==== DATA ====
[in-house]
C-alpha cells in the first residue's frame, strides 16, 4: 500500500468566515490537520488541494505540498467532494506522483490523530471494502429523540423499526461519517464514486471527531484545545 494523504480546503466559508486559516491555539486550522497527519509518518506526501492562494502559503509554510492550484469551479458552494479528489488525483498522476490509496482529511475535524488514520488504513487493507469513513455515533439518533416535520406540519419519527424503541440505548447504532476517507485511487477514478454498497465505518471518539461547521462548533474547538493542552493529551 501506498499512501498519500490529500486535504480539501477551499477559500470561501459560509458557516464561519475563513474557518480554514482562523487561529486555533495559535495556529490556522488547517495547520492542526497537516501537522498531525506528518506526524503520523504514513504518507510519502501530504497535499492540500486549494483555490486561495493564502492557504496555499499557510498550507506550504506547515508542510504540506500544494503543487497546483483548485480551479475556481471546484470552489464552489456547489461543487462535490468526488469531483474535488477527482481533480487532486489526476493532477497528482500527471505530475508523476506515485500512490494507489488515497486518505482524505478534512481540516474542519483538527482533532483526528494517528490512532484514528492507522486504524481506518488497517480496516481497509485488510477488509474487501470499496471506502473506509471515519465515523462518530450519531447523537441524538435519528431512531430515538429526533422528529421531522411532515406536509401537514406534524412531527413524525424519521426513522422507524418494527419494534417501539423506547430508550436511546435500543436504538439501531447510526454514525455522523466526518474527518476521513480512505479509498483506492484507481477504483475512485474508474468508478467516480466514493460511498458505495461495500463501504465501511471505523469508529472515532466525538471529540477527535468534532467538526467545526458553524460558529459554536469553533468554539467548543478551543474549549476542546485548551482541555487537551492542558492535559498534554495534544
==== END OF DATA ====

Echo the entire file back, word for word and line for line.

[in-house]
C-alpha cells in the first residue's frame, strides 16, 4: 500500500468566515490537520488541494505540498467532494506522483490523530471494502429523540423499526461519517464514486471527531484545545 494523504480546503466559508486559516491555539486550522497527519509518518506526501492562494502559503509554510492550484469551479458552494479528489488525483498522476490509496482529511475535524488514520488504513487493507469513513455515533439518533416535520406540519419519527424503541440505548447504532476517507485511487477514478454498497465505518471518539461547521462548533474547538493542552493529551 501506498499512501498519500490529500486535504480539501477551499477559500470561501459560509458557516464561519475563513474557518480554514482562523487561529486555533495559535495556529490556522488547517495547520492542526497537516501537522498531525506528518506526524503520523504514513504518507510519502501530504497535499492540500486549494483555490486561495493564502492557504496555499499557510498550507506550504506547515508542510504540506500544494503543487497546483483548485480551479475556481471546484470552489464552489456547489461543487462535490468526488469531483474535488477527482481533480487532486489526476493532477497528482500527471505530475508523476506515485500512490494507489488515497486518505482524505478534512481540516474542519483538527482533532483526528494517528490512532484514528492507522486504524481506518488497517480496516481497509485488510477488509474487501470499496471506502473506509471515519465515523462518530450519531447523537441524538435519528431512531430515538429526533422528529421531522411532515406536509401537514406534524412531527413524525424519521426513522422507524418494527419494534417501539423506547430508550436511546435500543436504538439501531447510526454514525455522523466526518474527518476521513480512505479509498483506492484507481477504483475512485474508474468508478467516480466514493460511498458505495461495500463501504465501511471505523469508529472515532466525538471529540477527535468534532467538526467545526458553524460558529459554536469553533468554539467548543478551543474549549476542546485548551482541555487537551492542558492535559498534554495534544